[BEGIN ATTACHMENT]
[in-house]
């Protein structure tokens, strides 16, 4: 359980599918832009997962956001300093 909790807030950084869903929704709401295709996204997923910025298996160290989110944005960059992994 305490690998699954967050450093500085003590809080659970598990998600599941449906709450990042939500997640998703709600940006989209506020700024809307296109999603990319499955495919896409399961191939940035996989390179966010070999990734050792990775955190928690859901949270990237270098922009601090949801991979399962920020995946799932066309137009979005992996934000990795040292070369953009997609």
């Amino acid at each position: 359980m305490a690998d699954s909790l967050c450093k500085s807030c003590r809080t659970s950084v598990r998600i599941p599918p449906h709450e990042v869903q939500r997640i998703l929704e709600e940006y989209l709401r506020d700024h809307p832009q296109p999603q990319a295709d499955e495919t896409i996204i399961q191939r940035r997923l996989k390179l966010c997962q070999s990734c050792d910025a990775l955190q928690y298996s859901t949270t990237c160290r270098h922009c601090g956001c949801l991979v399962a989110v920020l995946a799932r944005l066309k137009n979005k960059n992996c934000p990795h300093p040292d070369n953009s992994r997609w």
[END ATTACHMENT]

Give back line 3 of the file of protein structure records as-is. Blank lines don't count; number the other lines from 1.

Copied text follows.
């Amino acid at each position: 359980m305490a690998d699954s909790l967050c450093k500085s807030c003590r809080t659970s950084v598990r998600i599941p599918p449906h709450e990042v869903q939500r997640i998703l929704e709600e940006y989209l709401r506020d700024h809307p832009q296109p999603q990319a295709d499955e495919t896409i996204i399961q191939r940035r997923l996989k390179l966010c997962q070999s990734c050792d910025a990775l955190q928690y298996s859901t949270t990237c160290r270098h922009c601090g956001c949801l991979v399962a989110v920020l995946a799932r944005l066309k137009n979005k960059n992996c934000p990795h300093p040292d070369n953009s992994r997609w």